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You’re Not the Boss of Me! Banning Bossy

Yes, the idea of blaming the word is this ridiculous.

Yes, the idea of blaming the word is this ridiculous. (not sure where meme came from to give credit)

I’ve been hearing and reading a bit about this idea of banning the word bossy because it is most used against women in authoritative positions and it sends a bad message to little girls who are more often called bossy than their male counterparts. Now the solution to the problem is to ban the word bossy. Why don’t we, instead, try to educate a bit more on why it is women may be seen that way when they are in positions of power?  A history of the struggle for women’s equality might be insightful as to why women may feel more of a need to prove themselves. Or the idea that women are more often seen as the caregivers and may then be seen as bossy since they are the ones who oftentimes make decisions. I’m not ranting about wanting the freedom to call little girls and powerful women bossy (I’m sure I have been called the word once or twice in my life, but it was obviously insignificant enough for me to not even really remember).  I’m just saying that banning a word is not a solution to the problem.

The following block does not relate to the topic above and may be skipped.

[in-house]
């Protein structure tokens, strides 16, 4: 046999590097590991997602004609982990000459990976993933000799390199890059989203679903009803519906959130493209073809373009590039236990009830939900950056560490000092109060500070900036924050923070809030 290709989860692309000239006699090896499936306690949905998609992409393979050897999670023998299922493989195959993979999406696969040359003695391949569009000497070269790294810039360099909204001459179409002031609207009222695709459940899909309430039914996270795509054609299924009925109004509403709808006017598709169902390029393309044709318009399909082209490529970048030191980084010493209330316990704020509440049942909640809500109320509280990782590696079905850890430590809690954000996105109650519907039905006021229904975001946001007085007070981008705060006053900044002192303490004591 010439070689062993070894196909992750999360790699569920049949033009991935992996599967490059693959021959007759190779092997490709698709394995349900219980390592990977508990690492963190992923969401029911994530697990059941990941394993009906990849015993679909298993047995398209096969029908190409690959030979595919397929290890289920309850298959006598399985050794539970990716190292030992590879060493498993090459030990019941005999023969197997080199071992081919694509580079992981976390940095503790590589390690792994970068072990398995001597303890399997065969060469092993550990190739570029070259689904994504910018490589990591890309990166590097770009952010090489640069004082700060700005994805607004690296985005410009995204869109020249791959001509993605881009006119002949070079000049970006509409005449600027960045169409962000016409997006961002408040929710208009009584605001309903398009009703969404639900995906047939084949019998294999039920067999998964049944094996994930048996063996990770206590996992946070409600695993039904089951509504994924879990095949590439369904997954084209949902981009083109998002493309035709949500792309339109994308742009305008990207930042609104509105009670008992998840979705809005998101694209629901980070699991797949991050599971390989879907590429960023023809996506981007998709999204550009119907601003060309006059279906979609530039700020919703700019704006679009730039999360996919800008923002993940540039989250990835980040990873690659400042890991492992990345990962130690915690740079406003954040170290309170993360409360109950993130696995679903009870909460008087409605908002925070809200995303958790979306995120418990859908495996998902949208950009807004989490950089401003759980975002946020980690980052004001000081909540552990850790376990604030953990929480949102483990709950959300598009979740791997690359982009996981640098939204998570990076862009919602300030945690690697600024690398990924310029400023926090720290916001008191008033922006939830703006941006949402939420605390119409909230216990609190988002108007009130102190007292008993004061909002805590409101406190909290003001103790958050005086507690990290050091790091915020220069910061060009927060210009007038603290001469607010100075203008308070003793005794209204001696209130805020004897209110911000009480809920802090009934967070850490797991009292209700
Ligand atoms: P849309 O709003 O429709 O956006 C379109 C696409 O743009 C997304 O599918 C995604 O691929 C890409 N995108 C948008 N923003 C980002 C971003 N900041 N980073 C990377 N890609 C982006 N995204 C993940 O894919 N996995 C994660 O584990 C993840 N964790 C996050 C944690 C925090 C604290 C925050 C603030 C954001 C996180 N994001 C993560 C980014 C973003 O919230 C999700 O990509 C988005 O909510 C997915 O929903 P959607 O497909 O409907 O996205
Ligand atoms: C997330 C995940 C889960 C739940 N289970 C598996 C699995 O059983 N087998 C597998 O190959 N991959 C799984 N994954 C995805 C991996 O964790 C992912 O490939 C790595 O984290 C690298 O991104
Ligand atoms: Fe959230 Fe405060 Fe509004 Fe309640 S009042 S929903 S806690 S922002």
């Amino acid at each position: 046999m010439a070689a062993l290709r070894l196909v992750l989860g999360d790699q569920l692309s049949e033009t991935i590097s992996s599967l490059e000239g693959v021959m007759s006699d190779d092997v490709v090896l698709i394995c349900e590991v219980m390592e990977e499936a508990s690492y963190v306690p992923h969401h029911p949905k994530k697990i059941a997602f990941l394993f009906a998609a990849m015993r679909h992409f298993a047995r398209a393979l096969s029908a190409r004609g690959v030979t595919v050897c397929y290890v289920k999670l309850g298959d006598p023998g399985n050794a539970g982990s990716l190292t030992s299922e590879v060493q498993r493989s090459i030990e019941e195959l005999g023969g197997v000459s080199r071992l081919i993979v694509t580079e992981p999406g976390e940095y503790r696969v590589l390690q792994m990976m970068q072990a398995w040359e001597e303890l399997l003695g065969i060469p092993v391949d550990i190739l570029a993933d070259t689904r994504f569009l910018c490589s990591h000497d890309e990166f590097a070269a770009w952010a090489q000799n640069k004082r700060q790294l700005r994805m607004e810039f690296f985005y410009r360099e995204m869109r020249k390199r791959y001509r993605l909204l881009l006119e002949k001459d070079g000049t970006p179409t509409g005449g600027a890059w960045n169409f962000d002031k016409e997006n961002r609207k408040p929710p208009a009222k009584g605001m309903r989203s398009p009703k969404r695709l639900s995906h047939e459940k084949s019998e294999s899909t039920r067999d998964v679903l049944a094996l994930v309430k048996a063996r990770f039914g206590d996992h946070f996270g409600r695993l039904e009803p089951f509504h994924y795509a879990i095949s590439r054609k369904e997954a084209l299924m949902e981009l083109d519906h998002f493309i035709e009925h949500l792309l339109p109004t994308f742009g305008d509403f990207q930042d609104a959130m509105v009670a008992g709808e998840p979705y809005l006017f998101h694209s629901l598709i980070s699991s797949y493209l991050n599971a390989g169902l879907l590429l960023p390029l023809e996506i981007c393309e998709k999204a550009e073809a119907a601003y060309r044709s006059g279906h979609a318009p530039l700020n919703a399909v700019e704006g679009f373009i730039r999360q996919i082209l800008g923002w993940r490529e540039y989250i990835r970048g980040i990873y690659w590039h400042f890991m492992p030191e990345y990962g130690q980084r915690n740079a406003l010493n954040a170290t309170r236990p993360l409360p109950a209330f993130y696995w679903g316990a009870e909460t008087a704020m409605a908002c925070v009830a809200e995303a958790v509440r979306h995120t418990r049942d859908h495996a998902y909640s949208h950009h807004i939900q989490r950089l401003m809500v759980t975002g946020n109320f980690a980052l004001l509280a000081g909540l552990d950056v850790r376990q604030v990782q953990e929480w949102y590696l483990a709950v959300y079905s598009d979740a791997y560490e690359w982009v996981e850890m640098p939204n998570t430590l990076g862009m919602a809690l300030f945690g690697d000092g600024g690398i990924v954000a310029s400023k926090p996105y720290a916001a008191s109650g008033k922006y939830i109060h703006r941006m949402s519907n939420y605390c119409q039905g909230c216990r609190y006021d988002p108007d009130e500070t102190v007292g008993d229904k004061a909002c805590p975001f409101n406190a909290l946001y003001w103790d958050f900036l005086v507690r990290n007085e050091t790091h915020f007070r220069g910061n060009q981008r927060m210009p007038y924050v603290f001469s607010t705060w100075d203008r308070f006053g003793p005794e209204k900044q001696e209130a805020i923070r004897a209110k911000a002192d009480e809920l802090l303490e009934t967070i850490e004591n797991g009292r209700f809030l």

In fact, that’s just about the stupidest thing I’ve ever heard or read.  Oh, wait…is it ok to use the word stupid?  Lackluster individuals may feel offended.  Seriously, unless you never use words, you are bound to offend or upset someone sometime.  I like to call that life.  Welcome to it.

To be honest, I’ve never really given much thought to the word bossy, but if we all start banning words we don’t like, eventually we may have no words at all, and thus, no way to express ourselves and our feelings.  I can think of several words that are offensive and should not be used in front of children, yet the liberality in which they are used these days now seems to suggest it’s ok.  Bossy is not the B word that should concern us. Where are our morals? I find the lack of those to be offensive.